Having done all he could do within the confines of Ferry’s musical creation, Eno left Roxy Music shortly after the release of For Your Pleasure to pursue a solo career. This freed Ferry to steer his ship in directions that might not have drawn new lines on the musical map, but still felt fresh and adventurous.

The most stunning example of his intrepidness is the seven-minute epic “Mother Of Pearl.” The song begins thematically where For Your Pleasure left off: turbulent and bleak. Then the tempo slows, the piano kicks in, and Ferry finds a companion that epitomizes the finest things in life that he would give up his jet-set existence for. Romantic longing has been a lyrical theme that the songwriter has leaned on throughout his entire career. It comes through loud and clear in this beautifully sonic-layered number, which was featured in the finale of the indie film SLC Punk.

“Prairie Rose”
Country Life, 1974

It would be difficult to ignore how Country Life’s provocative cover art, which features two women dressed in sheer lingerie, almost overshadows the band’s strong work on the album.

But David Byrne was listening to the album’s final track “Prairie Rose.” It serves as Ferry’s ode to his then-girlfriend Jerry Hall (yes, that Jerry Hall, who would leave Ferry for Mick Jagger and eventually marry News Corp. owner Rupert Murdoch). The Talking Heads’ singer would use a line from the vigorous number as the title for his song “The Big Country,” which appears on their album More Songs About Buildings and Food. Ferry wanted to compose “a song of praise” to Texas, Hall’s home state. Byrne is on a plane flying over it and says that he “wouldn’t live there if you paid me.” The producer of this Talking Heads' classic was none other than Eno, so it would be reasonable to assume that some shade was being thrown in Ferry’s direction.

“Love Is The Drug”
Siren, 1975

Hall would appear as an alluring mermaid on the cover of Siren, but it was the seductive bass line opening “Love Is The Drug” that listeners on this side of the pond found irresistible. The single gave Roxy Music their first American hit. It also influenced musicians for years to come, most prominently in guitarist and producer Nile Rodgers. You can trace his band Chic’s funky rhythms to Manzanera’s rhythmic guitar and John Gustafson’s bass on this single. Rodger’s credits also include David Bowie, Duran Duran, and Daft Punk, proving that the legacy of Roxy Music and this song, in particular, continue to resonate over four decades later.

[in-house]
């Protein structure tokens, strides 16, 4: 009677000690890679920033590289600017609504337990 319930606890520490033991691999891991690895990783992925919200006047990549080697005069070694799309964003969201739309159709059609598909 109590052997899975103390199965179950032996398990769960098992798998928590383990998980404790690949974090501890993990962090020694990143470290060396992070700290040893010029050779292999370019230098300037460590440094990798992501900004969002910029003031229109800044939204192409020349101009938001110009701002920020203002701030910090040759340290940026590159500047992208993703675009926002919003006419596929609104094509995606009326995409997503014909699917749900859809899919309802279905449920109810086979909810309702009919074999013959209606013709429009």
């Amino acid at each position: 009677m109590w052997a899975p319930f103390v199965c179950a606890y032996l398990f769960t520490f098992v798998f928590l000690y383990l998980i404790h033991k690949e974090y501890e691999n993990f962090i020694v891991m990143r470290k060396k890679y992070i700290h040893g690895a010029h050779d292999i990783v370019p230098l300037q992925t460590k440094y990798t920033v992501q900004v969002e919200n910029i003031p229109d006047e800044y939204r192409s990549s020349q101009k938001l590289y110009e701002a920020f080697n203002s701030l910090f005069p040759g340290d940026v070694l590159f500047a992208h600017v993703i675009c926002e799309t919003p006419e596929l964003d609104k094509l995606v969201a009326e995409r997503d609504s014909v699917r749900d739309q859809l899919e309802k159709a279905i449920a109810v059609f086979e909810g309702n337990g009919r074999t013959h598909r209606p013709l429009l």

“Dance Away”
Manifesto, 1979

Ferry put Roxy Music on hiatus so the band could work on other projects. The band came back with Manifesto right as the disco scene was exerting its influence on seemingly everything. “Dance Away” was one of those singles that could have been played at Studio 54, but still retained the DNA of what made the group so great: clever lyrics (“You’re dressed to kill/And guess who’s dying”) and an elegant fusion of jazz and rock that raised Roxy Music above their peers who merely pandered to the music fads of the time.

“Avalon”
Avalon, 1982

You can hear Ferry’s weariness in the opening line of the title track of Roxy Music’s swan song. He quietly sings, “Now the party’s over/I’m so tired.” But the song’s unforgettable power comes from Haitian siren Yanick Etienne. Album producer Rhett Davies and Ferry heard her voice in the studio where they were mixing Avalon and knew they had to add her show-stopping vocals to the album. She reaches those high notes with grace and finesse, allowing “Avalon” to rise above its smooth jazz leanings to create an indelible single.

“More Than This”
Avalon, 1982

Sofia Coppola picked up on Ferry’s enervation in “More Than This,” bringing it to her 2003 film Lost in Translation. Bill Murray's character conveys the feeling well as he croons “It was fun for a while/There was no way of knowing” in a Japanese karaoke bar. The original can't be outdone, however. Roxy Music so successfully envelops the listener in that exasperation with such hauntingly beautiful chords that Ferry would spend much of his solo career attempting to recreate what he captured in this song, with varied results.

For further study, check out the soundtrack to the film Velvet Goldmine. It features covers of early Roxy Music tunes sung by Radiohead's Thom Yorke.